No, No Fault Divorce Does Not Necessarily Mean Uncontested Divorce; Not Even Close

With 2010 legislation, New York State, the last holdout, joined the ranks of states allowing for streamlined uncontested divorces (that is, not requiring the spouses to live separately for a full year under the terms of a formal separation agreement).

Part of the landmark legislation provides a rigid statutory framework for calculating temporary alimony for a needy spouse, rather than relegating the figure largely to judicial discretion.

Only, as the law gets applied in New York’s family courts, the framework reportedly leads, not infrequently, to unreasonable results, more litigation than ever, and confusion all around.

As in this case. Investment banker Husband is divorcing his guidance counselor Wife.

Wife earns $103,000 per year. Husband nets $12,775 per month.

Based on the first pass through the rigid statutory framework, the divorce court judge orders Husband to pay Wife combined temporary child support and temporary spousal support of … $17,000 per month.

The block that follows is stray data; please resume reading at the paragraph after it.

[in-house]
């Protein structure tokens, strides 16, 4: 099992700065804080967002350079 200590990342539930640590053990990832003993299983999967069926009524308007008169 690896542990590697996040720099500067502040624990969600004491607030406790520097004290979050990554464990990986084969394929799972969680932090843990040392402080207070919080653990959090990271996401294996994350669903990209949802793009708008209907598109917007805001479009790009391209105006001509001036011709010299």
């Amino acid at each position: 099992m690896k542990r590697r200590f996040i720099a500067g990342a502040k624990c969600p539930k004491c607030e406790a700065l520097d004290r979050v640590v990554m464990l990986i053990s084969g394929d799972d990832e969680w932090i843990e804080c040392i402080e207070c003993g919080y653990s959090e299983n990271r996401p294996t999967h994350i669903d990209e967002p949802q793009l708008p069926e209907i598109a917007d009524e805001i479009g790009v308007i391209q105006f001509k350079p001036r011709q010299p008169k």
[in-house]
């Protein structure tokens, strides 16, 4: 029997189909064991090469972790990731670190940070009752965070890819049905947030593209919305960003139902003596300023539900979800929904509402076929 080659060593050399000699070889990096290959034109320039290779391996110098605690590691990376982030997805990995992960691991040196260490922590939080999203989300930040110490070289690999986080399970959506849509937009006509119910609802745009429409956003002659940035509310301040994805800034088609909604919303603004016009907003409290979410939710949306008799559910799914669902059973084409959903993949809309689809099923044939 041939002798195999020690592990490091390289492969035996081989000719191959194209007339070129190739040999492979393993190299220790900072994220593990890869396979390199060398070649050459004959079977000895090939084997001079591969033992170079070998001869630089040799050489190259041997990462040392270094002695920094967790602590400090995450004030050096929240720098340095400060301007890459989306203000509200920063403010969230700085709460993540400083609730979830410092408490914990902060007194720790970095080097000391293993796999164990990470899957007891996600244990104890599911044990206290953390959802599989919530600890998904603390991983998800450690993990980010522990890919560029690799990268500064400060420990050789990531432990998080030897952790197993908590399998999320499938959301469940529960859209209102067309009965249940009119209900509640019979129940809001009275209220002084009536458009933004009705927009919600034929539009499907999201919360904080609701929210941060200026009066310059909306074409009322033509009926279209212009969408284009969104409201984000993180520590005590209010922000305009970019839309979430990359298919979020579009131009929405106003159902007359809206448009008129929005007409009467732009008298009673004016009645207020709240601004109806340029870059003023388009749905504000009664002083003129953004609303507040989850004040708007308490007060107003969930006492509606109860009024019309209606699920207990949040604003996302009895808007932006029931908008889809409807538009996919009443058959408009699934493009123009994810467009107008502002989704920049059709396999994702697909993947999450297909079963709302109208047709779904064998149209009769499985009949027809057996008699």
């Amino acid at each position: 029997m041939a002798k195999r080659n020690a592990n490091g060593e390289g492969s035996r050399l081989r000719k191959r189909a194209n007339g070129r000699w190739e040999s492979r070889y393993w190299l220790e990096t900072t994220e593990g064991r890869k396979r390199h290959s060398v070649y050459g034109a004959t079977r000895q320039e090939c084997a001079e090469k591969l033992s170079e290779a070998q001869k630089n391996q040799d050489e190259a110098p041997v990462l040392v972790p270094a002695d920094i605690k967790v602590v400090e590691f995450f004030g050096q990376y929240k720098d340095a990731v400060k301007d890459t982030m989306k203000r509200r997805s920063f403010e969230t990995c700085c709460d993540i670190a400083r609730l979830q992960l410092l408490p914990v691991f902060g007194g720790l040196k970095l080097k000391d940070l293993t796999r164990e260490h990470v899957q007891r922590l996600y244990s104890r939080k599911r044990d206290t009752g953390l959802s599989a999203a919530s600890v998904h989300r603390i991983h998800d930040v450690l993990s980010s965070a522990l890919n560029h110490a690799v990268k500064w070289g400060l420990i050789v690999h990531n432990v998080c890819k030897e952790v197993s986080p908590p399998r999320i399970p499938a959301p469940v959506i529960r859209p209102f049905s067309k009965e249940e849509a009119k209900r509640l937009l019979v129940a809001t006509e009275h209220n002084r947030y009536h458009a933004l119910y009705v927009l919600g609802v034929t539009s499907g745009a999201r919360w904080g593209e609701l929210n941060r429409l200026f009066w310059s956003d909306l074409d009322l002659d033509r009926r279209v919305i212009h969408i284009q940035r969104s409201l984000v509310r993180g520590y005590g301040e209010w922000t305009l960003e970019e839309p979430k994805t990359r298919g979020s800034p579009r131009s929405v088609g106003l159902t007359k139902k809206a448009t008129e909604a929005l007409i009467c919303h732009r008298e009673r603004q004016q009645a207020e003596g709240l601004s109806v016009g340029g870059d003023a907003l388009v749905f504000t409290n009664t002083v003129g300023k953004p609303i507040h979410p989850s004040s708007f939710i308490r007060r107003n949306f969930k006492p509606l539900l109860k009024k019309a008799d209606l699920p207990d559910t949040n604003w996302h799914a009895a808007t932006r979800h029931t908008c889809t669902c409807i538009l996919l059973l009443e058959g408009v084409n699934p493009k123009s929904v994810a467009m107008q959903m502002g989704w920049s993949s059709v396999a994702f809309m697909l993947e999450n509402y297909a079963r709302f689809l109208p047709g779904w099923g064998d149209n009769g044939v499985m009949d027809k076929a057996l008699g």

That’s right … $4,000 per month more than Husband’s net monthly pay.

An impossible situation, turned still more impossible when Husband is laid off from his Wall Street job.

Husband seeks modification of his temporary alimony and spousal support as well as his temporary child support. And is, quite incidentally, elevated to the status of symbol of all that is wrong with the new New York statutory framework for calculating temporary alimony and spousal support.

Well, the family court judge reconsiders his previous ruling and makes a huge adjustment … despite the statutory framework, based on “economic reality”, of all things.

Under the family court’s modified ruling, Husband’s temporary alimony is dramatically cut in half, and the tax burden on the temporary alimony is shifted to Wife (which is the norm). Also, Husband’s child support is reduced by about one-fifth.

And, as if those changes were not broad enough, the divorce court also orders that all household expenses of the marital residence are shifted entirely to Wife, rather than shared.

A great outcome for Husband. Not so much for Wife.

From one extreme to the other? Perhaps.

Now Wife plans to appeal.

Which may lead to New York state’s appellate courts better interpreting and clarifying the recent legislation, perhaps to ultimate good effect in New York’s family courts.

Then again, the legislation may be facing something of an overhaul based upon case law accounts from the trenches.

Read more in this Wall Street Journal article: Divorce Ruling Revised.